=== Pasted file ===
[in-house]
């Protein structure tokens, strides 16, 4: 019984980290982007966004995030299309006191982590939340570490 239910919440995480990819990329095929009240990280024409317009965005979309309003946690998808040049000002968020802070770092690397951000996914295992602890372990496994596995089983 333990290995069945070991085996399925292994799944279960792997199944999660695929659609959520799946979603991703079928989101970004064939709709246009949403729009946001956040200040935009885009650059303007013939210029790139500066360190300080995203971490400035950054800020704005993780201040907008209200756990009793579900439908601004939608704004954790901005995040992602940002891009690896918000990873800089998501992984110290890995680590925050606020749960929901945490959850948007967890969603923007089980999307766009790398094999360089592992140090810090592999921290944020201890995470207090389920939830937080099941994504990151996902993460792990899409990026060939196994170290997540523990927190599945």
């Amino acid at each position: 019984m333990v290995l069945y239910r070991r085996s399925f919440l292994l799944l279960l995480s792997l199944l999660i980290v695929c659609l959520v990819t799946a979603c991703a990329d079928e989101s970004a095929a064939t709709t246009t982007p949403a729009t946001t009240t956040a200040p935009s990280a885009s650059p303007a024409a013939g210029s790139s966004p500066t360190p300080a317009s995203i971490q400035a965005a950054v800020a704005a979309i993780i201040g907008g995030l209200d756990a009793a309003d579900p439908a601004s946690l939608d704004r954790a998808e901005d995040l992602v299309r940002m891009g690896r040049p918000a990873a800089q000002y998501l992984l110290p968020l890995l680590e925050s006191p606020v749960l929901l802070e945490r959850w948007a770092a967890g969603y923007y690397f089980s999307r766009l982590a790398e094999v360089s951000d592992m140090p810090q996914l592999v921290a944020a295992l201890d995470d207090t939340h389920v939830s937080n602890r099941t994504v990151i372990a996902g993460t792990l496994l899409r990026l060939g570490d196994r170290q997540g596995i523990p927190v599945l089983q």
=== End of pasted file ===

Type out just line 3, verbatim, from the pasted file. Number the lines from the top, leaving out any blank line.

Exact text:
């Amino acid at each position: 019984m333990v290995l069945y239910r070991r085996s399925f919440l292994l799944l279960l995480s792997l199944l999660i980290v695929c659609l959520v990819t799946a979603c991703a990329d079928e989101s970004a095929a064939t709709t246009t982007p949403a729009t946001t009240t956040a200040p935009s990280a885009s650059p303007a024409a013939g210029s790139s966004p500066t360190p300080a317009s995203i971490q400035a965005a950054v800020a704005a979309i993780i201040g907008g995030l209200d756990a009793a309003d579900p439908a601004s946690l939608d704004r954790a998808e901005d995040l992602v299309r940002m891009g690896r040049p918000a990873a800089q000002y998501l992984l110290p968020l890995l680590e925050s006191p606020v749960l929901l802070e945490r959850w948007a770092a967890g969603y923007y690397f089980s999307r766009l982590a790398e094999v360089s951000d592992m140090p810090q996914l592999v921290a944020a295992l201890d995470d207090t939340h389920v939830s937080n602890r099941t994504v990151i372990a996902g993460t792990l496994l899409r990026l060939g570490d196994r170290q997540g596995i523990p927190v599945l089983q």